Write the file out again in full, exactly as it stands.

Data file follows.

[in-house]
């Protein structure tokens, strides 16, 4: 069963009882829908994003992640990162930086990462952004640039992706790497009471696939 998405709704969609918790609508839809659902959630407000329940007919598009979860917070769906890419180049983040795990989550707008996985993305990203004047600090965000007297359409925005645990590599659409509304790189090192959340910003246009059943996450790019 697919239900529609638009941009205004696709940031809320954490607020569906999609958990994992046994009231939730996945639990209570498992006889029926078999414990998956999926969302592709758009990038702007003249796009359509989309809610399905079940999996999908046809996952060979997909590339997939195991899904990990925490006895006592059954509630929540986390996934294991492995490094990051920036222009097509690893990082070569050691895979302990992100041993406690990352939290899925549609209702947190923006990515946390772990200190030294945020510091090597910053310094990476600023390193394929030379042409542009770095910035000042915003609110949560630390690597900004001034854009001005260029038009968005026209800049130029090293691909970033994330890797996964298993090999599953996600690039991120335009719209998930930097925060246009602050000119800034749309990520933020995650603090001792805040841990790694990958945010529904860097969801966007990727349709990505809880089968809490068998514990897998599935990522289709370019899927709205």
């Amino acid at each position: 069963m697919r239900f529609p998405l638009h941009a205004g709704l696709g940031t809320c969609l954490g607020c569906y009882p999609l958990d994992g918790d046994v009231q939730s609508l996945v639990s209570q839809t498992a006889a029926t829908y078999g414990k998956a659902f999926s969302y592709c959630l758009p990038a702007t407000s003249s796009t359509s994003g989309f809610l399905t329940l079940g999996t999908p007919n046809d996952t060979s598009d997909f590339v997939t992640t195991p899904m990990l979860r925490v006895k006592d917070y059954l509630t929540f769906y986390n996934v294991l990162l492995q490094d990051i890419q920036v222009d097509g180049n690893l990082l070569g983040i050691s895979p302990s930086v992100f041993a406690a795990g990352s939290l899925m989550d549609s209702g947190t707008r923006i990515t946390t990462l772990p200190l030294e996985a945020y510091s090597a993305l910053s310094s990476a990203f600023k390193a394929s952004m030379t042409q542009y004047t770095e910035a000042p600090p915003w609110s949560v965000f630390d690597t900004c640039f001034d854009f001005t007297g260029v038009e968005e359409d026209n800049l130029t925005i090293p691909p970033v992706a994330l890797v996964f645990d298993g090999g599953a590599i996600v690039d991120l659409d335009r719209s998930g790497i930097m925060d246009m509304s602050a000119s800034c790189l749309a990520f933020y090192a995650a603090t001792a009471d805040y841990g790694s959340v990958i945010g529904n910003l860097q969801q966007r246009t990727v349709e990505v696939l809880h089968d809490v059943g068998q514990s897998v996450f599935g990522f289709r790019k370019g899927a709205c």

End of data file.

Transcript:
[in-house]
């Protein structure tokens, strides 16, 4: 069963009882829908994003992640990162930086990462952004640039992706790497009471696939 998405709704969609918790609508839809659902959630407000329940007919598009979860917070769906890419180049983040795990989550707008996985993305990203004047600090965000007297359409925005645990590599659409509304790189090192959340910003246009059943996450790019 697919239900529609638009941009205004696709940031809320954490607020569906999609958990994992046994009231939730996945639990209570498992006889029926078999414990998956999926969302592709758009990038702007003249796009359509989309809610399905079940999996999908046809996952060979997909590339997939195991899904990990925490006895006592059954509630929540986390996934294991492995490094990051920036222009097509690893990082070569050691895979302990992100041993406690990352939290899925549609209702947190923006990515946390772990200190030294945020510091090597910053310094990476600023390193394929030379042409542009770095910035000042915003609110949560630390690597900004001034854009001005260029038009968005026209800049130029090293691909970033994330890797996964298993090999599953996600690039991120335009719209998930930097925060246009602050000119800034749309990520933020995650603090001792805040841990790694990958945010529904860097969801966007990727349709990505809880089968809490068998514990897998599935990522289709370019899927709205």
């Amino acid at each position: 069963m697919r239900f529609p998405l638009h941009a205004g709704l696709g940031t809320c969609l954490g607020c569906y009882p999609l958990d994992g918790d046994v009231q939730s609508l996945v639990s209570q839809t498992a006889a029926t829908y078999g414990k998956a659902f999926s969302y592709c959630l758009p990038a702007t407000s003249s796009t359509s994003g989309f809610l399905t329940l079940g999996t999908p007919n046809d996952t060979s598009d997909f590339v997939t992640t195991p899904m990990l979860r925490v006895k006592d917070y059954l509630t929540f769906y986390n996934v294991l990162l492995q490094d990051i890419q920036v222009d097509g180049n690893l990082l070569g983040i050691s895979p302990s930086v992100f041993a406690a795990g990352s939290l899925m989550d549609s209702g947190t707008r923006i990515t946390t990462l772990p200190l030294e996985a945020y510091s090597a993305l910053s310094s990476a990203f600023k390193a394929s952004m030379t042409q542009y004047t770095e910035a000042p600090p915003w609110s949560v965000f630390d690597t900004c640039f001034d854009f001005t007297g260029v038009e968005e359409d026209n800049l130029t925005i090293p691909p970033v992706a994330l890797v996964f645990d298993g090999g599953a590599i996600v690039d991120l659409d335009r719209s998930g790497i930097m925060d246009m509304s602050a000119s800034c790189l749309a990520f933020y090192a995650a603090t001792a009471d805040y841990g790694s959340v990958i945010g529904n910003l860097q969801q966007r246009t990727v349709e990505v696939l809880h089968d809490v059943g068998q514990s897998v996450f599935g990522f289709r790019k370019g899927a709205c």